This discovery revolutionized the history of medicine and allowed Röntgen to be the first winner of the Nobel Prize for Physics in 1901.
Want to hear more about outstanding chemists? Check out our piece on history's most renowned chemists!
What are some Incredible Chemistry Facts about the Human Body?
All about the Human Body Composition!
Did you know that almost 99% of our body mass consists of only six elements? That's how it is! Oxygen (O), carbon (C), hydrogen (H), nitrogen (N), phosphorus (P), and sulfur (S) are the main components of the human body. And oxygen is the most abundant element accounting for approximately 65% of a person's mass. However, in our unique organism, we can also find calcium (Ca), potassium (K), sodium (Na), and even gold! And, we were as shocked as you are now! It's marvelous to know that blood contains about 0.2 milligrams of gold. You are worth much more than you think, baby! —without being metaphorical.
Is it true that Humans are made of Stardust?
You will be amazed to learn that the human body also shares the same elements found in ancient stars that died in the universe's distant past. But how did this happen? Like everything in life, stars are born, live, and die. The birth of a star happens in places called nebulae, which are conglomerates of gas and dust. When these gases and dust collapse due to gravity and pressure, after a nuclear fusion, a star is born. This baby star will be composed mainly of hydrogen, helium, and other heavier elements. Throughout its life cycle (which lasts millions of years), it will reach a point in which our star runs out of hydrogen fuel, provoking its nuclear reactions to stop and begin to die. After millions of years and transformations in our dying star, its life ends in a tremendous explosion, known as a supernova.
Thanks to the force exerted by this incredible explosion, the elements inside our star will be distributed to space. This explosion will form new nebulae and then new stars, galaxies, and planetary systems, such as our Milky Way galaxy, our solar system, and our beloved planet Earth, which would provide the necessary conditions for the existence of life. And this is where the human species and all the flora and fauna that we know take center stage! Although the phrase "We are stardust" sounds surreal, we can now say it is entirely accurate.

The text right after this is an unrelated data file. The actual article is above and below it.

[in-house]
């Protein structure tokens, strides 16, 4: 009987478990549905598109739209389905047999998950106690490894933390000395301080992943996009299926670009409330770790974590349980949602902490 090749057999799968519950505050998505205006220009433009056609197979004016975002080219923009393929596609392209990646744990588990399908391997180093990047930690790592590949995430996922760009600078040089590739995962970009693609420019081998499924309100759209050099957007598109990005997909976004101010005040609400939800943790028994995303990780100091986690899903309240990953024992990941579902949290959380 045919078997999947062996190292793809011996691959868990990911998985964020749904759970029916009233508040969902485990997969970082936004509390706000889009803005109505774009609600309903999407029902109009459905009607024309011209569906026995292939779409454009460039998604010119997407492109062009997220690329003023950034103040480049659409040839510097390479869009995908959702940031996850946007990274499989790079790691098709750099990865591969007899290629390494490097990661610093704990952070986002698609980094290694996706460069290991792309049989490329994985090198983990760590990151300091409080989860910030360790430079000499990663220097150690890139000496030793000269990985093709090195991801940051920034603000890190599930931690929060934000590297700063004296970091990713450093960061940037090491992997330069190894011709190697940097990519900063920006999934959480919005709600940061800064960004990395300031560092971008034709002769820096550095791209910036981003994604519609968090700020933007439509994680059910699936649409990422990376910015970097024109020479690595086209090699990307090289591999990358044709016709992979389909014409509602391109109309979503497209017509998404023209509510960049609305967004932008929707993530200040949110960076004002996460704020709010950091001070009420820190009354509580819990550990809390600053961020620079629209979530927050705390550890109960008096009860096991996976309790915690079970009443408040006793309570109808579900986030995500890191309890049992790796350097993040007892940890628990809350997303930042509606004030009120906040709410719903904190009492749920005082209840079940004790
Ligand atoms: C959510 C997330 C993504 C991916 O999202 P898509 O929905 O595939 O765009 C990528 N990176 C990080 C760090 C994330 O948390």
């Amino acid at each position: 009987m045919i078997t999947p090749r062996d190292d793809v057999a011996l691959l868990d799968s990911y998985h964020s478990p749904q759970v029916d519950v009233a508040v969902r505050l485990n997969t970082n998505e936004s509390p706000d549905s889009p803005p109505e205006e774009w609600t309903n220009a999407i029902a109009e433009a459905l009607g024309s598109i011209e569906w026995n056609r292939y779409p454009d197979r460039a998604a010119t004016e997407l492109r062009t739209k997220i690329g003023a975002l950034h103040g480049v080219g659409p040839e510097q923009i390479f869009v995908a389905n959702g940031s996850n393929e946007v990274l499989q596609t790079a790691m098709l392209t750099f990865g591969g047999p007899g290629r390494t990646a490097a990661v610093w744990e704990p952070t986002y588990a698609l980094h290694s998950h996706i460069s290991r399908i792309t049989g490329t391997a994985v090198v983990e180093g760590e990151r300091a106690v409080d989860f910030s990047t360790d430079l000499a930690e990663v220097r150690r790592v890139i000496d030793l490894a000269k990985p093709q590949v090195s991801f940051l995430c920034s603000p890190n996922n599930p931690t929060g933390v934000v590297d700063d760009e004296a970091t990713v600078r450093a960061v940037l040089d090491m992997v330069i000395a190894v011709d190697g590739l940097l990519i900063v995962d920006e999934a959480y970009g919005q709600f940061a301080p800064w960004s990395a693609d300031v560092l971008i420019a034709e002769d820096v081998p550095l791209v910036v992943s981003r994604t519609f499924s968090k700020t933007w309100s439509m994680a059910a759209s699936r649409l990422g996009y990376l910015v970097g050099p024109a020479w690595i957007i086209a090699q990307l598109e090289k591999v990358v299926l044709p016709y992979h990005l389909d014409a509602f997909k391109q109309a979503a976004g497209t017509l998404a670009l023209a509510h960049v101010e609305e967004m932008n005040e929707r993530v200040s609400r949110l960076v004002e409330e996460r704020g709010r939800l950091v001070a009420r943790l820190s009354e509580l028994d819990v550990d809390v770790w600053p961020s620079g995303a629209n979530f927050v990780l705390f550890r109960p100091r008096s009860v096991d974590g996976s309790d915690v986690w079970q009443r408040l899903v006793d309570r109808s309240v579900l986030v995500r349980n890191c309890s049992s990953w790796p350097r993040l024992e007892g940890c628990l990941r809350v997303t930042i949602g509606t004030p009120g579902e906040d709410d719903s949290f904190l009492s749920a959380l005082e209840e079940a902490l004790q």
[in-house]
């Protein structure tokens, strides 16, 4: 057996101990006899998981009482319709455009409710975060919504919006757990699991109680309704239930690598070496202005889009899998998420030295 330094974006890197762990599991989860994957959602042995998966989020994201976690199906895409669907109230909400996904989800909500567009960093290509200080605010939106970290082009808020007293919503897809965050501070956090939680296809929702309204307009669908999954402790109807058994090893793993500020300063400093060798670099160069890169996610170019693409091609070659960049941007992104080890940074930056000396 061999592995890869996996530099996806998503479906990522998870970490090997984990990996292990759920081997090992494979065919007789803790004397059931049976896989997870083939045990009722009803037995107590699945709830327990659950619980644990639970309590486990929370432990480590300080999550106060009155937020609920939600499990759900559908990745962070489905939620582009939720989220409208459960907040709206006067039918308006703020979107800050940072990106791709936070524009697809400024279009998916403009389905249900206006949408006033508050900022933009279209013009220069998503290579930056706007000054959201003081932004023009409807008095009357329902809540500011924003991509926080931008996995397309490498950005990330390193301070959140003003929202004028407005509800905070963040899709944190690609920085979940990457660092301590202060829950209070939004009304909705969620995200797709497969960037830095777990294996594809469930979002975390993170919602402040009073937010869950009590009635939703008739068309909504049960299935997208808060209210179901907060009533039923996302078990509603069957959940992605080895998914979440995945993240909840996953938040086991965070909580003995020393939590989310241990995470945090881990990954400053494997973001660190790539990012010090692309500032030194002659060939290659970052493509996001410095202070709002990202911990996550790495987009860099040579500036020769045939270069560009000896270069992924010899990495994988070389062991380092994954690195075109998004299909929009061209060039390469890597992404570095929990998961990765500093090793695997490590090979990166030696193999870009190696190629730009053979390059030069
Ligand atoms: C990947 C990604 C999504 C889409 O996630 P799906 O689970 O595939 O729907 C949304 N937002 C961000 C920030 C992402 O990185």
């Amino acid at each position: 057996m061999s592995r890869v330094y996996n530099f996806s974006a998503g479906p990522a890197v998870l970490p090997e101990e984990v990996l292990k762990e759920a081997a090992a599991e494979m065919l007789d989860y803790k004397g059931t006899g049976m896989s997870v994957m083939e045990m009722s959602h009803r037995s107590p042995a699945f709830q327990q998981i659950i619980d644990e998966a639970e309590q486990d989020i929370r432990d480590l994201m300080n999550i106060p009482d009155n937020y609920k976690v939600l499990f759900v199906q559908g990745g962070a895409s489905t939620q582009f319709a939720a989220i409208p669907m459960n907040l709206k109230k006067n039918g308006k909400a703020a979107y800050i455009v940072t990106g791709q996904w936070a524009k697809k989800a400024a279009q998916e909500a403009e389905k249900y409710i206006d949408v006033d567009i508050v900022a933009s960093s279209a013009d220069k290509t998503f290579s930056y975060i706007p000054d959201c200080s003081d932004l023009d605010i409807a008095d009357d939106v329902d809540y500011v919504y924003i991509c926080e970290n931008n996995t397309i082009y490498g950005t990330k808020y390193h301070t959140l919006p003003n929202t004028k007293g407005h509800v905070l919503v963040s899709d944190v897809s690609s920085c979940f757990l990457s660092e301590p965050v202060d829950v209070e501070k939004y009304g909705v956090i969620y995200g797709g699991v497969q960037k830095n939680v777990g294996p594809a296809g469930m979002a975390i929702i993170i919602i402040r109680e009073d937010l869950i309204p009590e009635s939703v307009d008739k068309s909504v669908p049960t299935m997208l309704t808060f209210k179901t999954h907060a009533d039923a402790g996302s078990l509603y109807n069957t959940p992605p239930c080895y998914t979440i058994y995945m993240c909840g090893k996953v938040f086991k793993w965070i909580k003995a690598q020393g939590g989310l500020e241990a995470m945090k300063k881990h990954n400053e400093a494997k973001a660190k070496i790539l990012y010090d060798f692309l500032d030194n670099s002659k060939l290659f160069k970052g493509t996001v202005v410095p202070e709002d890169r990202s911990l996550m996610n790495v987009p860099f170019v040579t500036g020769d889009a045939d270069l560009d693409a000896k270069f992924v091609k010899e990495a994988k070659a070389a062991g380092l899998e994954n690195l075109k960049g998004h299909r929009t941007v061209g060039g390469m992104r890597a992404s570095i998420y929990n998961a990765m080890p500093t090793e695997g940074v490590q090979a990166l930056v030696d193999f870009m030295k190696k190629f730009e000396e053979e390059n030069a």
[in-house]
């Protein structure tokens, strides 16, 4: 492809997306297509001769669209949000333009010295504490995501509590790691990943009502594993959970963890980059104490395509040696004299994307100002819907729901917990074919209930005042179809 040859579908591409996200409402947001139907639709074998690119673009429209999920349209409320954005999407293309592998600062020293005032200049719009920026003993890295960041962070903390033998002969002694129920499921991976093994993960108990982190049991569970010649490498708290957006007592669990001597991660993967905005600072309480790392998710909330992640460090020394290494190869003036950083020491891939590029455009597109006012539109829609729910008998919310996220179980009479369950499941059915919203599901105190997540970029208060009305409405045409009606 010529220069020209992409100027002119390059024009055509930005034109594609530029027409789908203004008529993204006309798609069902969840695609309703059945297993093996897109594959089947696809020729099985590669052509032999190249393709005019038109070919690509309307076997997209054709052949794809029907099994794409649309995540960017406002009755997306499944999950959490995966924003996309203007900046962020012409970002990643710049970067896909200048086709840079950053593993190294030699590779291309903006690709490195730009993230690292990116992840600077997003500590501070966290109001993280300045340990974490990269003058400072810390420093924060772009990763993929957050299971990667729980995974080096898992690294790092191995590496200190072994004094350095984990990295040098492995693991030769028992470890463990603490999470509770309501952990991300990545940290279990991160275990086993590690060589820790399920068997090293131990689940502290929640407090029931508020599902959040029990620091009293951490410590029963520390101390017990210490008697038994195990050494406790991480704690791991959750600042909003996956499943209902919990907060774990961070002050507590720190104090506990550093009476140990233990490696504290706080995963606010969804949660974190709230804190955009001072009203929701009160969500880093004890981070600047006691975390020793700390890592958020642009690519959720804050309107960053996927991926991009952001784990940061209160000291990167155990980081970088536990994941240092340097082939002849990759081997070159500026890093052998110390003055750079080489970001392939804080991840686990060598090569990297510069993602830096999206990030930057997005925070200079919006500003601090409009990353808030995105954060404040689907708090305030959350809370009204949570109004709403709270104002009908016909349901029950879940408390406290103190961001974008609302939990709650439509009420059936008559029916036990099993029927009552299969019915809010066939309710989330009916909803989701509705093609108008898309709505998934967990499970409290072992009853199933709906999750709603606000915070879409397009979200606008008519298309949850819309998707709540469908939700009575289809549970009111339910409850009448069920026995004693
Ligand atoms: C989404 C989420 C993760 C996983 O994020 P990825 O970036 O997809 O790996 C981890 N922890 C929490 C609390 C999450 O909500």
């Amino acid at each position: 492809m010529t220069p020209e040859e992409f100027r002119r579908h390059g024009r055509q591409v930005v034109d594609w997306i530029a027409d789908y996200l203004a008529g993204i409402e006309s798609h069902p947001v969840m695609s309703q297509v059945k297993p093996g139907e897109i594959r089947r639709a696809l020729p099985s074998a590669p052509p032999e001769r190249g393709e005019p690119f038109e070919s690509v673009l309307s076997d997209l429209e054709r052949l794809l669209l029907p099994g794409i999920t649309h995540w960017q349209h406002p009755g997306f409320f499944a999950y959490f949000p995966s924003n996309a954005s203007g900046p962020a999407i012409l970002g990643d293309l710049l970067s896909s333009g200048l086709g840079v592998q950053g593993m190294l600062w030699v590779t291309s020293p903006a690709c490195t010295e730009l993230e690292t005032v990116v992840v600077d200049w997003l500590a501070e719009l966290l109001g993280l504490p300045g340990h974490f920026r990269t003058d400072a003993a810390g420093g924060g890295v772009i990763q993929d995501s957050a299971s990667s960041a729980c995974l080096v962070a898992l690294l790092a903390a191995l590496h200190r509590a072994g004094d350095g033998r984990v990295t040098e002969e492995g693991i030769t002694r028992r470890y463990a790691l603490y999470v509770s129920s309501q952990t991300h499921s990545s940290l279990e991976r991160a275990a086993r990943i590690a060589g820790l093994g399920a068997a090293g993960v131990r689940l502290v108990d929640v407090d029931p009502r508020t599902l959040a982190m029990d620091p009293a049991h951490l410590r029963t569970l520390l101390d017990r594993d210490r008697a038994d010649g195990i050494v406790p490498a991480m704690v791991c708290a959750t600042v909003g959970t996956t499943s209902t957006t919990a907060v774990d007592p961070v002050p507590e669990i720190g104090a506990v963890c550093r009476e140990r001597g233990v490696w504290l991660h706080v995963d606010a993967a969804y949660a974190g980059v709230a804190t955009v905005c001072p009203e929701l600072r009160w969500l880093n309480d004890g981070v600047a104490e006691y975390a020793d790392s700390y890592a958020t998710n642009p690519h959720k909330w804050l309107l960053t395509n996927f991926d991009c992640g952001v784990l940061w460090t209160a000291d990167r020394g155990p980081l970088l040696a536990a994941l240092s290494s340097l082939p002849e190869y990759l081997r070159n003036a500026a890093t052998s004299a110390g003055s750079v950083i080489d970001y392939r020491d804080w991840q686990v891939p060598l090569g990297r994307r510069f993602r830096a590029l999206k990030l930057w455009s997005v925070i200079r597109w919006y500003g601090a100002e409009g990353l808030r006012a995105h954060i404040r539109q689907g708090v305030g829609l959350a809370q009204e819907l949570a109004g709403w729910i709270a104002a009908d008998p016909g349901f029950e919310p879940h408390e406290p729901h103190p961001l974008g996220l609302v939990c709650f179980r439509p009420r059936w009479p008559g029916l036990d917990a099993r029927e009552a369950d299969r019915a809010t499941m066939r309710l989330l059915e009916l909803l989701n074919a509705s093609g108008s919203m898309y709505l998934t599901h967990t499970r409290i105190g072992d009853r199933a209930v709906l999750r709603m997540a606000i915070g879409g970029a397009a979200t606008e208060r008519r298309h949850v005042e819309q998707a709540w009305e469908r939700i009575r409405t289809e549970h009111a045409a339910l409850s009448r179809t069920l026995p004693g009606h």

Can all Humanity fit in a Sugar Cube?
As you probably remember from your Biology classes, humans are made of atoms —billions and billions of them. An atom is composed of a nucleus and a cortex. On the one hand, the nucleus comprises neutrons (neutral charge) and protons (positive charge). And on the other hand, the cortex is made up of electrons (negative charge). But did you know that atoms are nearly all made of nothing? They are pure empty space!
Apart from the electrons, the protons, and the neutrons, they are 99.9% space. One example suggests that if you took out all of the space in our atoms, the entire human race, all the 7 billion of us (or more), would fit into the volume of a sugar cube! But how does this happen? Since the atoms are held together only by waves and atomic forces, you could accumulate all humanity's atoms together into a single sugar cube if you could somehow remove these atomic forces. Isn't it mind-blowing?!
Can we use Human Carbon to make Pencils?
Carbon is one of the critical ingredients for most life on Earth, with over 1.85 billion tonnes distributed in rocks, the ocean, the atmosphere, plants, soil, and fossil fuels. But not only that. After hydrogen (H) and oxygen (O), carbon (C) is the most common molecule in the human body, playing a substantial metabolic role since it contributes to cellular respiration, for example.